• Bob Vlach, Woodford Sun Staff

Ms. Candy shares 'first love' and more with students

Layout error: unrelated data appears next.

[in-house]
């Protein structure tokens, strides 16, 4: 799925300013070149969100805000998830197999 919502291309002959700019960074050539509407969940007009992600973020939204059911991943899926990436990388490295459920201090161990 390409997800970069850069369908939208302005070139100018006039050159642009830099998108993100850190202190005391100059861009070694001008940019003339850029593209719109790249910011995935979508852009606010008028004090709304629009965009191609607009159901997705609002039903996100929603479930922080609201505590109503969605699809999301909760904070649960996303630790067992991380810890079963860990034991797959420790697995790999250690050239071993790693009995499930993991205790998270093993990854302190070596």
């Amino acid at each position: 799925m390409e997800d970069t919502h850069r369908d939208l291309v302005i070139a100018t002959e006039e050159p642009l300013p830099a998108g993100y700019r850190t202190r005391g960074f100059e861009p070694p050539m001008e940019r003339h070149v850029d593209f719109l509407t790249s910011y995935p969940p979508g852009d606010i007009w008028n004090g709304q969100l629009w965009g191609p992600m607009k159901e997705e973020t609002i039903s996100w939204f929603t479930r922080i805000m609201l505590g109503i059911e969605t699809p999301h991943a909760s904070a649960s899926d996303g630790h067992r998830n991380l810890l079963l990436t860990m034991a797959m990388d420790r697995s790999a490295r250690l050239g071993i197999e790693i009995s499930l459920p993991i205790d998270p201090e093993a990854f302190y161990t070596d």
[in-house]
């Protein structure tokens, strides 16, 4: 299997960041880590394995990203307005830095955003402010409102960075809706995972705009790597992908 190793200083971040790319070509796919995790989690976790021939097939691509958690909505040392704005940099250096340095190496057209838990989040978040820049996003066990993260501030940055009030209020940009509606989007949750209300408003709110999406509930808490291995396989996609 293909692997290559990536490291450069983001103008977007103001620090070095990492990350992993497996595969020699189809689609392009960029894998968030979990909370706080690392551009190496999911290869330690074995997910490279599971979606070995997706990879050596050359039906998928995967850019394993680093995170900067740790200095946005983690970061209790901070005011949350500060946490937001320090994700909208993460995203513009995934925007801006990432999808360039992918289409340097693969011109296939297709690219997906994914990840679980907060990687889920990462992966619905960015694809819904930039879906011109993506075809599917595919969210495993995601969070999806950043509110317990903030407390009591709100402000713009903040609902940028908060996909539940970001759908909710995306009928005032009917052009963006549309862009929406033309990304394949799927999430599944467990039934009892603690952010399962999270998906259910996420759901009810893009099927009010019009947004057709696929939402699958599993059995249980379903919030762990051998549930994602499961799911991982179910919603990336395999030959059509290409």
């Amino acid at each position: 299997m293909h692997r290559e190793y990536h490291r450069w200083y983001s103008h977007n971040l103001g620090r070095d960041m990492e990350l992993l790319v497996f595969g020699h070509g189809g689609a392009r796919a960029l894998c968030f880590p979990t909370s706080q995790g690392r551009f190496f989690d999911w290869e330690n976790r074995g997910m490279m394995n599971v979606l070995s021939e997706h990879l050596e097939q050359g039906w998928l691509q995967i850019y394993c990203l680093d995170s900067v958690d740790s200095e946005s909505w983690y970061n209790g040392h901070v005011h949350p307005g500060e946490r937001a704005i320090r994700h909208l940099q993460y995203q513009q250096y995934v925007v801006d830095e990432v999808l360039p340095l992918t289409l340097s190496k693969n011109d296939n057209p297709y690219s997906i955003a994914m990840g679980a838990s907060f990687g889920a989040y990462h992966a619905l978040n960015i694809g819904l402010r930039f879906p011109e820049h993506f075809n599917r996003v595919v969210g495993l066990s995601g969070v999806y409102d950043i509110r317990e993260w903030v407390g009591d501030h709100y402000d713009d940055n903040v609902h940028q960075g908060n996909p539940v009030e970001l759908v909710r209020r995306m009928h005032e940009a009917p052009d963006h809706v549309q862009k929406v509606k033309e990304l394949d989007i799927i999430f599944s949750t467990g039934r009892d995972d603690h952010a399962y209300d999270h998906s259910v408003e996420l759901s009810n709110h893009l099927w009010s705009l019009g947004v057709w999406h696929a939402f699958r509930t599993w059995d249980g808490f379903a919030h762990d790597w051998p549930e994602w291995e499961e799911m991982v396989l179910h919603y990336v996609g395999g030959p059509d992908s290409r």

Candy Luttrell enjoys nurturing a love for reading within students at Southside Elementary School. So she'll dress up like book characters - Ms. Frizzle, Book Fairy or The Cat in the Hat - to connect students with stories, and inspire them to read. "Books (were) my first love," says Luttrell, Southside's Teacher of the Year. "My mother was a librarian so I grew up in the library." She even succeeded her mom as librarian/media specialist at an elementary school in Lee County. Her father was a schools superintendent in Eastern Kentucky so both of her parents were educators - a career path she was determined not to follow. "I had big plans of never being a teacher," says Luttrell. Soon, she realized working with kids was all she wanted to do with her life. And she still doesn't care if teachers are paid less than other professionals because she appreciates being able to make a difference in the lives of elementary-age students. "I like the hugs. I like the excitement," says Luttrell. Ms. Candy - as she's known to students - embraces her many responsibilities as library media specialist at Southside. She supervises her school's student technology leadership program, a student newscast as well as other "before and after school programs," in addition to reading stories to students. Her "book talks" - a short spiel on why a book would interest them - also get students reading. And students are always excited whenever they go into her office to get a book, which "they think is the greatest thing since sliced bread," Luttrell says. Because she still has students who genuinely enjoy reading a good book, Luttrell takes pride in getting their peers to also learn why reading is vitally important no matter what they're doing in class. "I consider myself a teacher," explains Luttrell. "I have to know a little bit about all of the curriculum . because I have to build my collection (of books) around that (curriculum). I pick out computer programs to support their curriculum. I pick out materials to support their curriculum." Asked how she juggles her many responsibilities, Luttrell says she's learned how to tune out the background noise of students engaged in a variety of library activities while remaining focused on individual needs. One of her priorities has become teaching kids how to find reliable information while using the tools of technology that are available to them. "We do a lot of digital literacy . keeping them safe on the Internet," she says. Luttrell, who has degrees in teaching, administration and curriculum supervision, began her seventh year at Southside Elementary, and her 18th as a school librarian/media specialist, last month. A love for kids kept her from moving into school administration, and staying in touch with former students and being a part of their successes has also been fulfilling. Luttrell began her career at Model Laboratory School in Richmond, where she spent a year while finishing her master's degree. She spent two years at Marie Roberts-Caney Elementary School in Breathitt County before returning to her native Lee County, where she spent nine years at two elementary schools. Luttrell says she only applied for jobs in Woodford County and Fort Thomas-Highlands because she wanted her only child, Samara, to have more opportunities - inside and outside of the classroom - than what she'd get in her native Lee County. "Southside had a great reputation, and I'd be with Samara," says Luttrell of coming to Woodford County schools. She knew of Southside's track record of success from her uncle and aunt, Sam Watkins and Shelia Watkins, who both worked in Woodford County schools. (This is the first in a series of feature stories on Woodford County Public Schools' Teachers of the Year.)

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